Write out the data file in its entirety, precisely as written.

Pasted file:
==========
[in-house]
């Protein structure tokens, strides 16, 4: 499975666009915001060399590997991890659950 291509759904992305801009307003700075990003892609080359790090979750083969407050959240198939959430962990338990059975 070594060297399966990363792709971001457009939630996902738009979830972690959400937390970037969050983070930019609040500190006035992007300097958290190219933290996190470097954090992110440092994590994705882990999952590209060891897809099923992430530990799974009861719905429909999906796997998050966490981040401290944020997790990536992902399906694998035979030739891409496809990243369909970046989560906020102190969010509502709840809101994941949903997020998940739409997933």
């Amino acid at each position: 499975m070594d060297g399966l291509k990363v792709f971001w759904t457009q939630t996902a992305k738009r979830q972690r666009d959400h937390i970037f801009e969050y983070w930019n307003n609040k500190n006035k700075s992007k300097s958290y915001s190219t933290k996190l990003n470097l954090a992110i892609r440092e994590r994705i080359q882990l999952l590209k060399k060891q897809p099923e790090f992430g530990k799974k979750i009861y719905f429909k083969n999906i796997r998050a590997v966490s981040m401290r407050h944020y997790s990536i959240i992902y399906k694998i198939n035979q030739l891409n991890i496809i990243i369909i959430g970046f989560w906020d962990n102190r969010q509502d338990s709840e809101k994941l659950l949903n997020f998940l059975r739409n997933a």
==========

[in-house]
């Protein structure tokens, strides 16, 4: 499975666009915001060399590997991890659950 291509759904992305801009307003700075990003892609080359790090979750083969407050959240198939959430962990338990059975 070594060297399966990363792709971001457009939630996902738009979830972690959400937390970037969050983070930019609040500190006035992007300097958290190219933290996190470097954090992110440092994590994705882990999952590209060891897809099923992430530990799974009861719905429909999906796997998050966490981040401290944020997790990536992902399906694998035979030739891409496809990243369909970046989560906020102190969010509502709840809101994941949903997020998940739409997933």
């Amino acid at each position: 499975m070594d060297g399966l291509k990363v792709f971001w759904t457009q939630t996902a992305k738009r979830q972690r666009d959400h937390i970037f801009e969050y983070w930019n307003n609040k500190n006035k700075s992007k300097s958290y915001s190219t933290k996190l990003n470097l954090a992110i892609r440092e994590r994705i080359q882990l999952l590209k060399k060891q897809p099923e790090f992430g530990k799974k979750i009861y719905f429909k083969n999906i796997r998050a590997v966490s981040m401290r407050h944020y997790s990536i959240i992902y399906k694998i198939n035979q030739l891409n991890i496809i990243i369909i959430g970046f989560w906020d962990n102190r969010q509502d338990s709840e809101k994941l659950l949903n997020f998940l059975r739409n997933a």